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On War (Part 2), The Loss of All US Ground Forces in Iraq. HOLD onto Gold/Silver

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April 15, 2008 – Comments (13) | RELATED TICKERS: GLD

The purpose of this column is not to warn of an imminent assault on Iran, though personally I think it is coming, and soon. Rather, it is to warn of a possible consequence of such an attack. Let me state it here, again, as plainly as I can: an American attack on Iran could cost us the whole army we now have in Iraq. William Lind

Petraeus points to war with Iran. April 10, 2008.

The neocons may yet get their war on Iran. Pat Buchanan

"We're going to take out seven countries in five years.' And he named them, starting with Iraq and Syria and ending with Iran." Wesley Clark's new memoir casts more light on the Bush administration's secret strategies for regime change in Iran and elsewhere. By Joe Conason

This is follow post to my previous post about the impact of the War. The invasion and Occupation of Iraq, is one of the largest investment themes in the market today, it is reflected in the current commodity prices. Gold, oil, commodities, the stock pilling of food by many nation states etc… reflects the widespread belief of prolonged or expanding war.

Many people are expecting President Bush to attack Iran before he leaves office. He has been given “authority” by Congress. If the US attacks Iran, the US ground forces can be cut off from re-supply and will have to eventually surrender or be captured or killed.  Unless, the US uses Nuclear or chemical or biological weapons on the Iranians, which will have severe and long term consequences to the US. 

The Straits of Hormuz that re-supplies the gulf is a narrow channel that can very easily be closed to shipping by mines, rockets, or artillery etc…. The re supply by air is extremely expensive, precarious and relies on the largess of current “allies”, who may not remain allies if threatened externally or internally by their own population.

Rep Ron Paul: Gen Petraeus Iraq Surge Hearing:

The author of Target Iran (video 2:26:):

References: 

1.Operation Cassandra, The Speed of US Defeat in Iraq, If the Flanks Collapse, How Iran May Respond by William Lind)

2. Shrapnel: http://mangoparchia.blogspot.com/

3.Obama Connects Weak Dollar To Bush Policies

http://globaleconomicanalysis.blogspot.com/2008/04/obama-connects-weak-dollar-to-bush.html 

 

13 Comments – Post Your Own

#1) On April 15, 2008 at 6:17 PM, cubanstockpicker (20.66) wrote:

so we screw up in iraq and now going after IRAN. I wrote about that blog months ago. But thought it had gotten cooled off after Bush looked like a moron when the different government agencies reported there was no direct nuclear buildup in Iran.

http://caps.fool.com/Blogs/ViewPost.aspx?bpid=25097&t=01009063290283398430

Wow this is nuts, we seriously need Bush out now.

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#2) On April 15, 2008 at 6:17 PM, cubanstockpicker (20.66) wrote:

as always, good post abitas

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#3) On April 15, 2008 at 6:21 PM, angusthermopylae (39.58) wrote:

I'm a former naval officer who spent some time over in the Gulf, and the points about the Strait of Hormuz can't be over-emphasized.

The cheapest (in my opinion) way for Iran to close off the Straits would be to do the following:

  • a)  Take every two man sea-doo they have, put a guy on the back with an RPG, and threaten every boat that goes through.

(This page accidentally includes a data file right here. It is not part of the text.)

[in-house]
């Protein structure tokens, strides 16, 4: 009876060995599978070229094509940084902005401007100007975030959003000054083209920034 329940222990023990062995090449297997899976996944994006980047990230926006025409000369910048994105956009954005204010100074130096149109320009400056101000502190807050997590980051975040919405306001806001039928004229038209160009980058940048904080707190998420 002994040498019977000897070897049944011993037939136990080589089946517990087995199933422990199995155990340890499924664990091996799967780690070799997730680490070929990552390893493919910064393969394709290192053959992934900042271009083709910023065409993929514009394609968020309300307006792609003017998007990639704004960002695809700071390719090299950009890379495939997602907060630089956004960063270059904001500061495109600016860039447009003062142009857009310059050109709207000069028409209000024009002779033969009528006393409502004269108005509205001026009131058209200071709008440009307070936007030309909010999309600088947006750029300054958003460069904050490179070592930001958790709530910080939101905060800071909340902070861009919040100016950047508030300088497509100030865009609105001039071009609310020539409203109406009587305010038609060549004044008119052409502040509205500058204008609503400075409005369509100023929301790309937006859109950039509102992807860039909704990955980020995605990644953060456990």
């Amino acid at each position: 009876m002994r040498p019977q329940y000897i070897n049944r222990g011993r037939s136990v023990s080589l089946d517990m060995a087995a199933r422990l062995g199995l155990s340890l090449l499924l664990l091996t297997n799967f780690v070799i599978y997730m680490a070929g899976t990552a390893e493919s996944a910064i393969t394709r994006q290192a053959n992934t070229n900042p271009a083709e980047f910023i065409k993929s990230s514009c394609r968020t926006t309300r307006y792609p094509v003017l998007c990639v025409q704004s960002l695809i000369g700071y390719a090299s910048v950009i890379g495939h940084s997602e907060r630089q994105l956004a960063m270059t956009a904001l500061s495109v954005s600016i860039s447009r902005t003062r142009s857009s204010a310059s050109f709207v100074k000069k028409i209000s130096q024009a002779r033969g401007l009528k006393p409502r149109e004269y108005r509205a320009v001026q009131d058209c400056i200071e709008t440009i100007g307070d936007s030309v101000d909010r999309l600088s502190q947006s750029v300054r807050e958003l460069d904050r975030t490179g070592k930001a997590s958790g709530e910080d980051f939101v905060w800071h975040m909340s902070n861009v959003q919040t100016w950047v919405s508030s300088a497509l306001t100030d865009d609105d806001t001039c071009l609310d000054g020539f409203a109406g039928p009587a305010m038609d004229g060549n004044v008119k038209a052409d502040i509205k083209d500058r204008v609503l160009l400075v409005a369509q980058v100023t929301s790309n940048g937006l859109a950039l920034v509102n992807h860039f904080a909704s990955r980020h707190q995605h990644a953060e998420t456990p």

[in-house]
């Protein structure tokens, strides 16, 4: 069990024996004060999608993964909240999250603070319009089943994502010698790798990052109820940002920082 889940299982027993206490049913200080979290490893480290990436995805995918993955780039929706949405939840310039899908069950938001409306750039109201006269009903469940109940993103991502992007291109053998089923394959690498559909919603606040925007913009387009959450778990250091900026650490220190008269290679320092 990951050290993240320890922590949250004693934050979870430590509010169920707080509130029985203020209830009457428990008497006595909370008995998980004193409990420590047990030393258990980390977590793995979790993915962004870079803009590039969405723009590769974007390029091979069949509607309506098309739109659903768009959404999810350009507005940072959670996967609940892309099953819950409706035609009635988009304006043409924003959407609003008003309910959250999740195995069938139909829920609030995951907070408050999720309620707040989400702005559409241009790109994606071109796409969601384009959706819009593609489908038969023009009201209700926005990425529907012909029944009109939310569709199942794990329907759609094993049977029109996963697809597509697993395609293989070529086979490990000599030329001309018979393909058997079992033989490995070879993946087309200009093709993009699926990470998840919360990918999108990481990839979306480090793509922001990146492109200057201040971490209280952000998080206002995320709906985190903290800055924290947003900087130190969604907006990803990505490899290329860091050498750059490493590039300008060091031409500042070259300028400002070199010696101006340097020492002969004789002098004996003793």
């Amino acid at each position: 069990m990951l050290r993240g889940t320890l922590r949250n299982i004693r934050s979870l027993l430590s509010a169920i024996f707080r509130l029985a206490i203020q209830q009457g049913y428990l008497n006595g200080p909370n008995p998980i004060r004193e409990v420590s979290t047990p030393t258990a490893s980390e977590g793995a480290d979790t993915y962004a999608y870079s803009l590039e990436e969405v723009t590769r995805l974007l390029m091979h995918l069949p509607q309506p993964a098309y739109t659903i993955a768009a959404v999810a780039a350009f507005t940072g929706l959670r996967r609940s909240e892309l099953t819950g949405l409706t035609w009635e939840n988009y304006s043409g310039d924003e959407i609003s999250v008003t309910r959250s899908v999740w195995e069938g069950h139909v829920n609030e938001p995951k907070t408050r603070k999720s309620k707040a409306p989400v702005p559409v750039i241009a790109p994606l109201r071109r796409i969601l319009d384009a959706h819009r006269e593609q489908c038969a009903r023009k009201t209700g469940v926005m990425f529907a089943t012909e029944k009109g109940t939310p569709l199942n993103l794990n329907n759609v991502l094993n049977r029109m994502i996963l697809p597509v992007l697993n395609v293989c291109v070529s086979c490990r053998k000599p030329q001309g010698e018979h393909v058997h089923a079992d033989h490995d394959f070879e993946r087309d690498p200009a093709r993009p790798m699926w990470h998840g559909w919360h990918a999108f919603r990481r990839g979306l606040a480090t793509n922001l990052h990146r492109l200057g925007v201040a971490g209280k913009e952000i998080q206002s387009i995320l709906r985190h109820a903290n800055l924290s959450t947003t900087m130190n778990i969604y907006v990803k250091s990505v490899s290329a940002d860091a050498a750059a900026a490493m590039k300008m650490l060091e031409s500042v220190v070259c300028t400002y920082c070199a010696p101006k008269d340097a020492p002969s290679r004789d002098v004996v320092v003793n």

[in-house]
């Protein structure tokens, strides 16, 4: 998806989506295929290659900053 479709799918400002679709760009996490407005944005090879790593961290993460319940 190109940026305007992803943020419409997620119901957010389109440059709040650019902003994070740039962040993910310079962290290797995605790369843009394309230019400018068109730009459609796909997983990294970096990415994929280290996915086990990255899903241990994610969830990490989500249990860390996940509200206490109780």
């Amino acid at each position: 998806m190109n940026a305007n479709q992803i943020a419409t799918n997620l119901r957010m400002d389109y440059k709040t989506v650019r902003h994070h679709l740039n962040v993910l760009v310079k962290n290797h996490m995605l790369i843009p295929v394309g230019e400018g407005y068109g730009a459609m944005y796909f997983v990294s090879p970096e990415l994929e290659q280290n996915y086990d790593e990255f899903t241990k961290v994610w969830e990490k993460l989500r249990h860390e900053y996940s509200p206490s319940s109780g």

• b)  Drop a couple of hundred barrels filled with concrete and maybe 1 or two mines and claim that the whole Strait has been mined.

For the cost of a single company of troops, empty barrels, and a few weapons, they can absolutely freeze up the entire Gulf and all transport in and out for months.

On the other hand, every multi-milion dollar ship, submarine, and weapon the US has will be tied up for months trying to figure out where it is safe.  Cost:  (guesstimate) upwards of $50 million if none of our ships takes a hit--and in a shooting war, one or two probably would.

No, I'm not  giving the bad guys ideas; this is the nightmare scenario that every force operating in the Gulf worries about.  It's easy, it's cheap, and it's just as effective as our best technology.

Why bring it up then?  Because  a shooting war with Iran is a losing proposition unless we have the determination to absolutely crush the country and occupy it for the next 25-50 years...just long enough for a new generation to take over, if they grow up liking us.  Multiply that by the number of generations you think it would take to find one that will grow up loving the country that crushed their homeland.

Just my two cents--good article, and good points. 

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#4) On April 15, 2008 at 10:32 PM, abitare (38.38) wrote:

FYI - Iran’s Oil Bourse

Since the dollar has now fallen below the value of the Euro the opening of the Iranian Oil Bourse would remove one of the last remaining incentives for nations to hold onto the United States dollar. Some even go as far as to speculate this looming opening of the oil bourse being a reason for the harsh rhetoric Washington has used in the recent past towards Iran.

So, what can we expect as the final end-game?

As I’ve stated before in Dollar: Faltering Foundation of US Economic Strength, troubles for the dollar are bubbling up everywhere. Aside from the fact that our own fed has sacrificed our currency (in an attempt to save the banking/financial system), numerous nations have already de-pegged their currencies from the dollar (w/more planning to follow suit). Additionally, OPEC (as of late) has been talking about pricing oil in Euros.

This new action by IRAN, though lacking enough support to change things overnight, is a huge, long-term threat to the dollar, and is a deliberate slap in the face of US global economic power.

Personally, I don’t think the current administration will allow this problem to be passed on to the next. Rhetoric w/regard to Iran’s nuclear ambition will probably soon ratchet up again; a catalyst to action will likely be found, and bombs may be falling from the sky before November 08. However, don’t ever expect to hear (from the mainstream) that this bourse and its threat to the dollar were the real reason as to why. Report this comment
#5) On April 15, 2008 at 11:25 PM, lquadland10 (< 20) wrote:

Hi Aba, Yes you are right and this goes father than you are thinking. Some how I think and I might be wrong but here it is. The TPN http://caps.fool.com/Blogs/ViewPost.aspx?bpid=46336&t=01006952843786714939 I hope I am wrong but the gut tells be other wise.